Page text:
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I remember the first time I entered the world of Middle-earth. I was twelve or thirteen and noticed an interesting little yellow book on my mother’s shelf. I’m not entirely sure if she ever read it or not—as that kind of book was not what I remember her reading. But I asked if I could read it and eagerly dove in. At that age I don’t believe I was even aware there was a sequel to the book. But from the first few moments I was hooked.
Fantasy literature isn’t everyone’s cup of tea, and all books in the genre of fantasy are not created equal. Few rise to the level of art achieved by J.R.R. Tolkien. His books, The Hobbit and The Lord of the Rings, are among the most widely read in the English language. And like countless readers of Tolkien before me, I found the world he crafted to be enchanting and alluring.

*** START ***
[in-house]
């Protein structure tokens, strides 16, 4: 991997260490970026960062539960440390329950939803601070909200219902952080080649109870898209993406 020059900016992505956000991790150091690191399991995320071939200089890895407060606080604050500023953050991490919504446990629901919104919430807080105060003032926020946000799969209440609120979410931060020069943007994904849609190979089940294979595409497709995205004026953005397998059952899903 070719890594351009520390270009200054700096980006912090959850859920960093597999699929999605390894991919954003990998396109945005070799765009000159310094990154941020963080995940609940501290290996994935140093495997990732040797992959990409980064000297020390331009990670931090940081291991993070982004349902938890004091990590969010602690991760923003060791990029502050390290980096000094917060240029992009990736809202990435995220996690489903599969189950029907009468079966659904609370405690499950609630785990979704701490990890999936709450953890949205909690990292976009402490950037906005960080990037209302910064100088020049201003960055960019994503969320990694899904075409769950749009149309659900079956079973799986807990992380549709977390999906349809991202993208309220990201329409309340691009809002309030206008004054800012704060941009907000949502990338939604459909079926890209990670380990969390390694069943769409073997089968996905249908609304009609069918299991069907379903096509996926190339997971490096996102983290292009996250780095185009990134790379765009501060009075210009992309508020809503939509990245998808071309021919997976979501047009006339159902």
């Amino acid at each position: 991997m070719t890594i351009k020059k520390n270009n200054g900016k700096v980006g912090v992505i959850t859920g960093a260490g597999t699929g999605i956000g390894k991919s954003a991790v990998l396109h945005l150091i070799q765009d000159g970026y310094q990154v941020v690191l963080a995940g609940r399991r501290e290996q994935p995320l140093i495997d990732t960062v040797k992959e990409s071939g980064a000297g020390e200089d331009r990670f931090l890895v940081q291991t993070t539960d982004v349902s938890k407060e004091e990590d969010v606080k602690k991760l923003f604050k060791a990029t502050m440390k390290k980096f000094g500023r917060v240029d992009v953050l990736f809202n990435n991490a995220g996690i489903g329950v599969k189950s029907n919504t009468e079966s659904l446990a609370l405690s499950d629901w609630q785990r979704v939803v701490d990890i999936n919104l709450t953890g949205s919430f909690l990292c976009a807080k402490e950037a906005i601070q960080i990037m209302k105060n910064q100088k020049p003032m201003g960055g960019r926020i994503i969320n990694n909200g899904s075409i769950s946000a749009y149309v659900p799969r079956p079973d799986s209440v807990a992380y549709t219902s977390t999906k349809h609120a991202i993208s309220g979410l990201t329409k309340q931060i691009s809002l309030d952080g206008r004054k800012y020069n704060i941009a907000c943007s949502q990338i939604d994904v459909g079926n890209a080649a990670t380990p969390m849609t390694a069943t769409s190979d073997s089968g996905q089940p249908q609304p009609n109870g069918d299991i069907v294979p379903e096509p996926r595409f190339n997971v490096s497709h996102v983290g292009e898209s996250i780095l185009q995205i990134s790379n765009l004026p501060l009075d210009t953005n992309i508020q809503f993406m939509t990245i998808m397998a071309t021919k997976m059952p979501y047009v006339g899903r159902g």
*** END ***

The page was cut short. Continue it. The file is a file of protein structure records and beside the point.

Tolkien’s world, the land of Middle-earth, is a place readers long to return to. Yet spending time in Middle-earth is not an exercise in futility or a way to check out of the here and now. In an ironic fashion, Tolkien’s world inspires noble efforts in the real world, and calls us all to live better and nobler lives.
Tolkien scholar Devon Brown, elaborates on this quality of Tolkien’s works:
The Hobbit: An Unexpected Journey
“Tolkien’s classic quest is interpreted through the wider lens of his full Middle-Earth works.”